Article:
Sunday, February 19, 2012

Santorum not a fan of Protestantism?

Apparently, Rick Santorum was giving a speech to Ave Maria University in 2008, and during his speech he declared that Protestantism was "a shambles" and "gone from the world of Christianity."

At least 51% of the country identifies as Protestant based on the most recent numbers that I have seen... and if Rick Santorum is on tape seeming to question the faith of over half the country, then how can he ever hope to get elected?  Count on an endless barrage of attack ads showing these quotes from Santorum over and over again... if Romney doesn't run with these quotes in the primary then Obama certainly will in the general election.  Do Santorum supporters not see this as a problem?

(found via @BenHowe)

Update:  Ok, so maybe Santorum only means to criticize mainline Protestantism, but that's still a very large chunk of the country to just write off... and don't assume that the rest of the country will be perfectly fine with a presidential candidate who is on record openly questioning the faith of huge swaths of the country.  If his supporters really don't see this as a problem, I don't know what else to say.

Update:  Great, and now Santorum's out on the stump saying stuff like this:  "Freedom isn't to do whatever you want to do, it's to do what you ought to do."

Update:  And what does he mean by that?  Well, the very first thing listed on the issues page at his campaign website is a pledge to fight pornography:
America is suffering a pandemic of harm from pornography. A wealth of research is now available demonstrating that pornography causes profound brain changes in both children and adults, resulting in widespread negative consequences. Addiction to pornography is now common for adults and even for some children. The average age of first exposure to hard-core, Internet pornography is now 11. Pornography is toxic to marriages and relationships. It contributes to misogyny and violence against women. It is a contributing factor to prostitution and sex trafficking.

Every family must now be concerned about the harm from pornography. As a parent, I am concerned about the widespread distribution of illegal obscene pornography and its profound effects on our culture.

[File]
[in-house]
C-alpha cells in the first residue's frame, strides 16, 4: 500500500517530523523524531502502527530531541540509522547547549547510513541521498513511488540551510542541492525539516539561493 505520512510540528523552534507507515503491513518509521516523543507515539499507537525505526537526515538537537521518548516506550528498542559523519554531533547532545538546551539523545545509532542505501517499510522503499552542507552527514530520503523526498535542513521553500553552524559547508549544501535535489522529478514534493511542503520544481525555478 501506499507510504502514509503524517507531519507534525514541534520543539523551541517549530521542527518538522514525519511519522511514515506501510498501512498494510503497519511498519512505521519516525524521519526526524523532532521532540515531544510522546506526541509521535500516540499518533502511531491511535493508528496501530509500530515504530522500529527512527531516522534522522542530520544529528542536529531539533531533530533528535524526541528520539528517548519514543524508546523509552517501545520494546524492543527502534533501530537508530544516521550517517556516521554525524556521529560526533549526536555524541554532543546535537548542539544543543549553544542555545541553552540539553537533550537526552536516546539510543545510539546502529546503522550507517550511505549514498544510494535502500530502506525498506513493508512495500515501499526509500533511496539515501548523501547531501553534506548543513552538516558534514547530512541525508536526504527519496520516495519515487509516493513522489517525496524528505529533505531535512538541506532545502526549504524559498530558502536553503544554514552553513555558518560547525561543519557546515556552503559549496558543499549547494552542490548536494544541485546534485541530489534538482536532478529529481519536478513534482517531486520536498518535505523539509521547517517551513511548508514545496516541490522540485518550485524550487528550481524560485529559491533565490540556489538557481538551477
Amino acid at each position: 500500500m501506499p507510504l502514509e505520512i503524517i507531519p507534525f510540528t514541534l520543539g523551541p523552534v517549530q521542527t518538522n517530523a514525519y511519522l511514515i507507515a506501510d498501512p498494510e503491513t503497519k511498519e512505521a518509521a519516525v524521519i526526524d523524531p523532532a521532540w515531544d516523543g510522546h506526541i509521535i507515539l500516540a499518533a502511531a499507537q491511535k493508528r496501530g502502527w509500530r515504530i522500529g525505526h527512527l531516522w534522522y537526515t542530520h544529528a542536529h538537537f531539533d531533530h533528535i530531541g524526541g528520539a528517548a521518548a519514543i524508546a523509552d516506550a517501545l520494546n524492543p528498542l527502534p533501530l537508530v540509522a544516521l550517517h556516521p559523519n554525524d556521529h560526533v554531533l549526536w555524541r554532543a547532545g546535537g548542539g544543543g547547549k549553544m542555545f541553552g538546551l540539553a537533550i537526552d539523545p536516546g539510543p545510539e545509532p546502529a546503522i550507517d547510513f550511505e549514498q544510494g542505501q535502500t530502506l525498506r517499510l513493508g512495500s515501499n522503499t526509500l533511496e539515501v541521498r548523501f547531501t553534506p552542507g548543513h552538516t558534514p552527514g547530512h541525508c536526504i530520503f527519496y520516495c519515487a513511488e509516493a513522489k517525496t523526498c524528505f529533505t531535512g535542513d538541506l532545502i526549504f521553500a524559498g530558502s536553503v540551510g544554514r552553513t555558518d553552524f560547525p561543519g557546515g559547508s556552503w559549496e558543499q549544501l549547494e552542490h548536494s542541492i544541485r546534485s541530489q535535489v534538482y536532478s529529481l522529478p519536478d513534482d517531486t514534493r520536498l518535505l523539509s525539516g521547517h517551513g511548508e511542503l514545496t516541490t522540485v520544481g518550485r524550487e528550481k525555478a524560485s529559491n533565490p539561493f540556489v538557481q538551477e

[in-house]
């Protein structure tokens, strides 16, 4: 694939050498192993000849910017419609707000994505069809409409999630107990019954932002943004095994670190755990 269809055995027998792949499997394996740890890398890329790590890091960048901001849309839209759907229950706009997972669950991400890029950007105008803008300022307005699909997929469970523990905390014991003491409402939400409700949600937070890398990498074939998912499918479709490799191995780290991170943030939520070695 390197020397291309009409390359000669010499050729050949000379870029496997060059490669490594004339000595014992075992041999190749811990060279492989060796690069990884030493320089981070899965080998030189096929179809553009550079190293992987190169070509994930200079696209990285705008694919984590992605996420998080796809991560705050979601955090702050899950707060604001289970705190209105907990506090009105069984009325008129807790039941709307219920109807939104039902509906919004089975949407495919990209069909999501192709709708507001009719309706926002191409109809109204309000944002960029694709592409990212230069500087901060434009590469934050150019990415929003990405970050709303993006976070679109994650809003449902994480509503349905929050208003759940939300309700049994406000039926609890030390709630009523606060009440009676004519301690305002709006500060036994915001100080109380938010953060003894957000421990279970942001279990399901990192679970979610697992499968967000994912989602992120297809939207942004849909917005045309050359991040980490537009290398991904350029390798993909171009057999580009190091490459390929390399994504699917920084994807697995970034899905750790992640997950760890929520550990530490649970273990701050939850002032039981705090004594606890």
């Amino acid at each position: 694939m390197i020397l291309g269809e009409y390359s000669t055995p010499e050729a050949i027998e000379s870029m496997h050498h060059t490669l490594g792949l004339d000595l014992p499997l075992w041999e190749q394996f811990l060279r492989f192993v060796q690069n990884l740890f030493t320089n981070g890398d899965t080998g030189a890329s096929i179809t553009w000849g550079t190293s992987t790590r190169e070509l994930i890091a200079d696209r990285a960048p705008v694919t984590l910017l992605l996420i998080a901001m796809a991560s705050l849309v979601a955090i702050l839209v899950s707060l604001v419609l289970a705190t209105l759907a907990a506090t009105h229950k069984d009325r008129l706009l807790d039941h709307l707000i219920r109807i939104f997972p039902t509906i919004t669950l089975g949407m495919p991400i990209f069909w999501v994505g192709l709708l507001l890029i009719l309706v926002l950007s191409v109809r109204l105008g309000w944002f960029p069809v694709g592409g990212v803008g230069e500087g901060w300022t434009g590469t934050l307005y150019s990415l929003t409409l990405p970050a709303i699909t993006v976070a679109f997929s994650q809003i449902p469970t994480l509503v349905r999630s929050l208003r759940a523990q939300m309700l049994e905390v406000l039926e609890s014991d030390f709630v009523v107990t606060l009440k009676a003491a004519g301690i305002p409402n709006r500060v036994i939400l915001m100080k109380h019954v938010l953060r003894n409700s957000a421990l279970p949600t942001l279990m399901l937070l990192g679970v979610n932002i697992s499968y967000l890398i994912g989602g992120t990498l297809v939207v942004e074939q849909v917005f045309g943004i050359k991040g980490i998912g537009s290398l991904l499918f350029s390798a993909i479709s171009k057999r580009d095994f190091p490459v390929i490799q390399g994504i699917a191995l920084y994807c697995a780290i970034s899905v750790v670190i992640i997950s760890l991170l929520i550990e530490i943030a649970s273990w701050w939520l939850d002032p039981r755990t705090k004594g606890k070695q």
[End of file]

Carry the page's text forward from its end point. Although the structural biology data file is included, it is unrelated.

For many decades, the American public has actively petitioned the United States Congress for laws prohibiting distribution of hard-core adult pornography.

Congress has responded. Current federal “obscenity” laws prohibit distribution of hardcore (obscene) pornography on the Internet, on cable/satellite TV, on hotel/motel TV, in retail shops and through the mail or by common carrier. Rick Santorum believes that federal obscenity laws should be vigorously enforced. “If elected President, I will appoint an Attorney General who will do so.”
Update:  This promise to fight porn is still there on Santorum's website, but it doesn't show up as first on the list anymore... that's something I guess, but I find it very troubling that it is there at all.  Yes, other candidates have also pledged to fight porn, but none of the other remaining candidates are making this the priority that Santorum is... he is the only one who even bothers to list it as a campaign issue on his website, and the language he uses in his own pledge goes way beyond anything that Romney or Gingrich have ever promised to do.


Update:  Carol Platt Liebau tries to warn her fellow social conservatives of the damage that Rick Santorum is doing to their cause:
Rick Santorum is certainly a patriot, and a man of courage, conviction and principle, but he lacks the cheerful demeanor and deft touch that mark the most effective proponents of social conservatism. Indeed, the danger Senator Santorum poses to social conservatism is grave, and it is real. First, his history of inflammatory statements coupled with a persona that can come across as dour and preachy opens him – and social conservatism – to easy, ugly caricature that could marginalize and cripple the movement disastrously for years to come.

Finally, Senator Santorum’s tendency (understandable in a candidate) to discuss social conservatism in the context of government policy overlooks the central role that religion and the culture must play, if the ideals he so clearly cherishes are ever to win the day. In an era when Americans are coming to recognize the dangers of an over-powerful, too-intrusive government, choosing a nominee who seems all-too-willing simply to swap his own (socially conservative) government policies for President Obama’s (left-wing) ones cedes Republicans’ most powerful rallying cry for retaking The White House this fall: It’s all about freedom.

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